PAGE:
Before having her two kids, Andrew, 12 and Katy, five, healthcare executive Kim Dahlman and her husband were both working long hours. She says they would both would often “leave in the dark and come home in the dark” to their home in Sammamish.
"It can be difficult to connect with neighbors, when many of them both work outside of the home and you don’t have kids yet,” Dalhman says. And when they started their family, none of their friends had infants. Suddenly, she says, “I felt like I was all alone with an infant and I needed support.”
Many plateau parents can identify with Dahlman. They may have no family in the area having moved here from somewhere else, often to work at Microsoft, and lack friends with young children, so feel especially isolated after starting a family. Luckily there are many resources on and near the plateau to plug into for support during those especially challenging years of child rearing from infant to Kindergarten age.
Dahlman did what many smart parents do when she realized she needed support—she asked her heathcare provider for recommendations of resources.
And that is how she found PEPs, the Program for Early Parent Support.
PEPS groups meet weekly in small, neighborhood based groups that are facilitated by a group leader. Groups meet formally until the babies are four months old and can graduate into groups for parents of five-month- to one-year-old babies. Many groups then choose to continue to meet, some staying connected as their kids move into elementary school and beyond.
From her PEPS group, Dahlman says, “I got emotional support, friendship and I felt less isolated and like I was the only parent who didn’t know what she was doing.”
Dahlman was so grateful for the support of her group that she has now been a PEPS group leader three times. You can find more information on PEPS newborn groups online. Moms often register while still pregnant, as the groups are popular and fill up fast.
Dahlman also recommends another group she and her two children participated in, Mothers of Preschoolers or MOPS. MOPS groups typically meet at the facilities of local faith communities. Here on the plateau MOPS group meet at the and and .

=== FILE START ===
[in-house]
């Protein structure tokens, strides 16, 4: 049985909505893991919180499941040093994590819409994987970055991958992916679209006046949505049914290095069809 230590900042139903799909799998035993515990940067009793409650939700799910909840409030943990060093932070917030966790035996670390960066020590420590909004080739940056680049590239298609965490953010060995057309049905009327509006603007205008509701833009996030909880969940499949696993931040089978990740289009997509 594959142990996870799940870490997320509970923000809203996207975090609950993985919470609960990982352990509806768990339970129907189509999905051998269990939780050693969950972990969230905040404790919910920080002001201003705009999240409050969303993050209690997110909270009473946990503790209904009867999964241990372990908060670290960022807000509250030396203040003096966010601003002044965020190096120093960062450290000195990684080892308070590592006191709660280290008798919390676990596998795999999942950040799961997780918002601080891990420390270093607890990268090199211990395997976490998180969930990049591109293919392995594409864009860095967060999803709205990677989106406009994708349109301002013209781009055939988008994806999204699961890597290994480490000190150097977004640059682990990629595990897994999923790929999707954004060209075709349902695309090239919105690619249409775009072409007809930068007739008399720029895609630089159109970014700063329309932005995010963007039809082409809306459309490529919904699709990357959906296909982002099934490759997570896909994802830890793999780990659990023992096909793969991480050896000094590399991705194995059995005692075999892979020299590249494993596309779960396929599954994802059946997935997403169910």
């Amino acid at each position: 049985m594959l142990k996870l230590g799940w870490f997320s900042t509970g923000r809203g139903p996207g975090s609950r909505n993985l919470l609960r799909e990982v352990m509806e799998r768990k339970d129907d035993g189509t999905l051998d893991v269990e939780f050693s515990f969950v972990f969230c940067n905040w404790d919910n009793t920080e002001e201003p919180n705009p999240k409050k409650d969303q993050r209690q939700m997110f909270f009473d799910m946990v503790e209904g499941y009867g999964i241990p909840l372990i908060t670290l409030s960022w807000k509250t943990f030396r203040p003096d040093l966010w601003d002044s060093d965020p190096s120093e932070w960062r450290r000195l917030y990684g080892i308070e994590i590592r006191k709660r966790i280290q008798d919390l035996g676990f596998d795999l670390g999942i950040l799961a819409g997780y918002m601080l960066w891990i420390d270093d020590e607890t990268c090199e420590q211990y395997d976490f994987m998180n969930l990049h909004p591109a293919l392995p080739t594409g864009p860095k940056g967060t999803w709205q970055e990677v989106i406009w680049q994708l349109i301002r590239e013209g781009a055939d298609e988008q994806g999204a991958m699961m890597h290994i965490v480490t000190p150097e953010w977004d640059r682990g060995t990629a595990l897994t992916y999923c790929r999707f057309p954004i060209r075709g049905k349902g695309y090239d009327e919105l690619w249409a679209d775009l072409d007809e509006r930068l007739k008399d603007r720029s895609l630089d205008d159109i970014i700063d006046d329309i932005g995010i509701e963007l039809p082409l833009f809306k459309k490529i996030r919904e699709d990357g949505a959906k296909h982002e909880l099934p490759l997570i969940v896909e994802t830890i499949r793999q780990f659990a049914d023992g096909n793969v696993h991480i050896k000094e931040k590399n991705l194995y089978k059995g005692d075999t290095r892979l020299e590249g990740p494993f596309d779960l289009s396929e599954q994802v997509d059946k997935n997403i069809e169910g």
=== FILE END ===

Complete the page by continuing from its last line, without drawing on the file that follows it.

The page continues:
Dahlman says another way to connect with parent support is to call the hospital where you delivered.
“Both and have resources for new parents at their facilities as well as connections to other organizations,” she says.
Dahlman advises keeping in mind when you explore different groups for support, that each group is different, and suggests that if the group you are visiting doesn’t seem like a good fit, to keep exploring other options.
Children’s photographer Meagan Mehlum is also an eastside mom of two children, Oliver, age five and Sofie, three. Mehlum continued working after the birth of Oliver but when Sofie was born decided to take a break to be a full time mom.
Many moms she observes meet other moms of young children in Gymboree or Kindermusik classes, but she wanted a lower cost resource to meet her family’s budget.She was delighted to have a friend refer her to the Redmond Toddler Group, a parent education co-op located at 17725 NE 65th street in Redmond, affiliated with the Lake Washington Institute of Technology. RTG classes meet once a week during the school year. The group recently moved to a new facility located at 17725 NE 65th Street in Redmond, near the east entrance of Marymoor Park.
RTG has been serving eastside parents for many years. Anita Jefferson has taught at RTG for twenty-five years, where another long-time teacher, Ginny Bearson, joins her and teacher Ann Gugat. Last year was a challenging time as the Institute of Technology cut much of its financial support to the program, but the group recently moved to a beautiful, freshly remodeled facility and Bearson says, “the teachers and the board members have worked very hard over the past few months to make sure that Redmond Toddler Group will remain the strong and vibrant program that the community has come to know.”
Mehlum says she is really pleased with how participating in the group benefitted both her and her daughter. Sofie is “very attached,” she says, laughing, and being with her in a classroom environment, playing and socializing with other kids has helped her get ready to participate in preschool.
“It is also nice to be around other moms. We build friendships for ourselves and make play dates for the kids.”
Being a member of the RTG board and helping the organization with fundraising has also been a valuable experience, says Mehlum.
“When you become a mom it is easy to get sucked into this one identity where there isn’t lots of validation and support. When you volunteer, you receive affirmation of an aspect of your life where you aren’t a parent and that you have a multifaceted life.”
Mehlum invites parents who are curious about the Redmond Toddler Group, and the many plateau parents who are alumni of the group, to come to the grand opening of the group’s new facility from 10 am to noon this Saturday, Jan. 14.